Beginnings . . .

a brief history of the Missions in La Romana

Iglesia Bautista Misionera Haitiana Maranatha

The First Baptist Haitian Mission Church, Maranatha Church, was first organized in the 1930’s when thousands of Haitian farmers were taken from their homes in Haiti and transported to La Romana by the US Marines. The sugar cane farming in Haiti was on the brink of disappearing and a new large scale plantation was starting up in the Dominican Republic.

These were the first Haitians in the region and soon after the men were brought east their families followed. The Haitian Baptist Association saw the need for a church where the Haitians could build a Christian community and worship God with the customs familiar to them.

Early in the 1980’s the aging pastor was replaced with a young pastor filled with the spirit of God and passionate for the Haitians living in the region. The late Rev. Jean Luc Phanord arrived with his family and moved into Casa Pastoral on Santa Rosa Ave.

Reverend Jean Luc Phanord

The Reverend Jean Luc Phanord was a Minister, Pastor, Diplomat, and defender to Haitians everywhere but most of all to the sugar cane cutters and their families living on the Bateyes in the La Romana region of the Dominican Republic. His life was ended in the tragic crash of American Airlines flight 587 in Queens New York on November 12, 2001.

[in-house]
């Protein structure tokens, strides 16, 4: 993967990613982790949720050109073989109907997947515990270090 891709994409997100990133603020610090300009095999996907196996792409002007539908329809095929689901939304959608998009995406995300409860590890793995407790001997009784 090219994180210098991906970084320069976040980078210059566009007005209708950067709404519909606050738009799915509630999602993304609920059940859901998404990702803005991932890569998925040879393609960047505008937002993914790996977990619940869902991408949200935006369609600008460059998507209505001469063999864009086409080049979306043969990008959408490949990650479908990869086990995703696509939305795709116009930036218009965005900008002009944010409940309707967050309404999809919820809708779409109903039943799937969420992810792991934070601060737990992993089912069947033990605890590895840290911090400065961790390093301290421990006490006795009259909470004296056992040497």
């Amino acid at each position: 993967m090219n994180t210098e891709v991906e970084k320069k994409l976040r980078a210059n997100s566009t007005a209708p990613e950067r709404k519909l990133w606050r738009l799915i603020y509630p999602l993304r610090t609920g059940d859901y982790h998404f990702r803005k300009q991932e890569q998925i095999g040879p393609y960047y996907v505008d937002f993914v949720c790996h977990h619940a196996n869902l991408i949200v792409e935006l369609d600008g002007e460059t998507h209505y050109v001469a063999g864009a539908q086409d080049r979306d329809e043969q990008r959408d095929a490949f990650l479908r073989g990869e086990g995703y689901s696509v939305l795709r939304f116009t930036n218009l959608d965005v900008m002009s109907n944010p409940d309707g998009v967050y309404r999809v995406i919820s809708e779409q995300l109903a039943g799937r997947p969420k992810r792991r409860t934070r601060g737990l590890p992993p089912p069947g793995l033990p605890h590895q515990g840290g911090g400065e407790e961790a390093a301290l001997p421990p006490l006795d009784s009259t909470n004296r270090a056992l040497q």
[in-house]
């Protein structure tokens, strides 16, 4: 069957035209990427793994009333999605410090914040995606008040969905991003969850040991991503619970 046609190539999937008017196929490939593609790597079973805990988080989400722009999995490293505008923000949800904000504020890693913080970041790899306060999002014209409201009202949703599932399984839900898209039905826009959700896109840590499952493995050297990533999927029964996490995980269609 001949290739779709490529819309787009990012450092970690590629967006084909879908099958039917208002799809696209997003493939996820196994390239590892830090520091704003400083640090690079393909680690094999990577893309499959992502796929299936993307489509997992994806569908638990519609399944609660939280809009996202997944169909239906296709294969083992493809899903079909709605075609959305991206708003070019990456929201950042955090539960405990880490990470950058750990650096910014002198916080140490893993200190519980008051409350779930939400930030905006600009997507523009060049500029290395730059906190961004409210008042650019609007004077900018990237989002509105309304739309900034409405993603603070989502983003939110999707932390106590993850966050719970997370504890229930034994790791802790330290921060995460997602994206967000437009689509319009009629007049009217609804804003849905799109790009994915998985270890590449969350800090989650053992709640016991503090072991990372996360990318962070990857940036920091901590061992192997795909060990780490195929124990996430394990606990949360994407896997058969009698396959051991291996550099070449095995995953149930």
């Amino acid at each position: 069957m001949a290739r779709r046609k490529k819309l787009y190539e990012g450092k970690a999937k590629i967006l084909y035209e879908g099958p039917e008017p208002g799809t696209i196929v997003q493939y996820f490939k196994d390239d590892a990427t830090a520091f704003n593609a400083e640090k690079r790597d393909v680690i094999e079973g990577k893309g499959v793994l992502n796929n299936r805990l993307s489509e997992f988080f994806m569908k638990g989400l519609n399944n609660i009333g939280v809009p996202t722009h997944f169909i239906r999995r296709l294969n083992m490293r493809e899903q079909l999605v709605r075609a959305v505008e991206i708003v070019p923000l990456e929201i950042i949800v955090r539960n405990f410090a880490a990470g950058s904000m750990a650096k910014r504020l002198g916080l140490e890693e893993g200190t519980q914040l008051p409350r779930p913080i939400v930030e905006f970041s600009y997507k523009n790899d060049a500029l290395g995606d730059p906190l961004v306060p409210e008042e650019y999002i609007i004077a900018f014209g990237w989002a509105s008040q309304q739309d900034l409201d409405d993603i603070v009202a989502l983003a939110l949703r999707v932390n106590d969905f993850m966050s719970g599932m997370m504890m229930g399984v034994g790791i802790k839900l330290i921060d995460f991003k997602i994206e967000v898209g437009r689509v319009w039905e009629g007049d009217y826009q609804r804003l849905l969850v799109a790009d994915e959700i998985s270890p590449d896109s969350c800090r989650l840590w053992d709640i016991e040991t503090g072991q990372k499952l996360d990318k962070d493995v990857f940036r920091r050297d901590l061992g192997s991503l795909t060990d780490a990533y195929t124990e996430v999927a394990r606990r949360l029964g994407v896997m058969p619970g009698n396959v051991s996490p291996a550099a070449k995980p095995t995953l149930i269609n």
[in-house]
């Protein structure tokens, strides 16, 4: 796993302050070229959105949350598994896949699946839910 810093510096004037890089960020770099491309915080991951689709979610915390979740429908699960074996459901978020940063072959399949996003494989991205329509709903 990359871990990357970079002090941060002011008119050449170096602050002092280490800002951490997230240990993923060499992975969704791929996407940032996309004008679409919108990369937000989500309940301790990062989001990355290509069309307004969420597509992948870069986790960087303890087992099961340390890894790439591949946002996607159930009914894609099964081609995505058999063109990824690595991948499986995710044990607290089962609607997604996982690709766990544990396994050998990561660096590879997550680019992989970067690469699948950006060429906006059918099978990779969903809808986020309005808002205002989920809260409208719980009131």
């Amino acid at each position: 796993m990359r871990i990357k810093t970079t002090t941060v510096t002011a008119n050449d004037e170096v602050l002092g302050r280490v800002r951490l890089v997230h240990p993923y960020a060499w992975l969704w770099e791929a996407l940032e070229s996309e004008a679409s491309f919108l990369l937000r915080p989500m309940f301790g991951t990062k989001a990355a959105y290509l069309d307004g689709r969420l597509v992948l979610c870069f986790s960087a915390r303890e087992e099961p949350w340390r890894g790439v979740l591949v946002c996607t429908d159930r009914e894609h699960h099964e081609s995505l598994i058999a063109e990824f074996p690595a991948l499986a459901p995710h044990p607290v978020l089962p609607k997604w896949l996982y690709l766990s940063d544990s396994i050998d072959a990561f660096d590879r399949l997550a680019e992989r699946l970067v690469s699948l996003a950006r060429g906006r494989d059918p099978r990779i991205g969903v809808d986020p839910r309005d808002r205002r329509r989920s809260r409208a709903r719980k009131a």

He was born in Haiti in 1952. He was one of nine children. His father was also a minister. After finishing secondary school he entered the seminary in Limbe, Haiti which was established by Iveh Henise, an American Baptist missionary. He was ordained in June 1979 and moved to La Romana as the Pastor for the Haitian Missionary Baptist Church.

His first love was for Jesus Christ and brough many people to the Lord. After arriving in La Romana he established 21 churches in the region, many of them in the bateyes. Jean Luc loved the sugar cane farmers and did all he could to improve their lives. He taught them how to keep from being cheated when the sugar cane they harvested was weighed at the company scales.

Realizing the only way out of the abject slavery imposed upon them was through education and established Christian Schools in the church and the bateyes. Education continues to be one of the three initatives we support through the Sugar Cane Kids program.

In 1985 the vision of a hospital to serve those that cannot afford life saving treatment was cast. Jean Luc campaigned tirelessly throughout the United States gaining support for this project. In 1997 the Good Samaritan General Hospital was opened, primarily as an outpatient clinic. When he died in 2001 the hospital was a fully functioning health care center seeing over 40,000 patients annually.

The hospital is becoming Jean Luc’s legacy but he was much more than a hospital. He was someone that walked the earth as few have. His love for God and compasion for all of us was beyond any other I have seen. He was not without faults and realized he was just a man, but humility and compasion earned the respect of

First Mission Team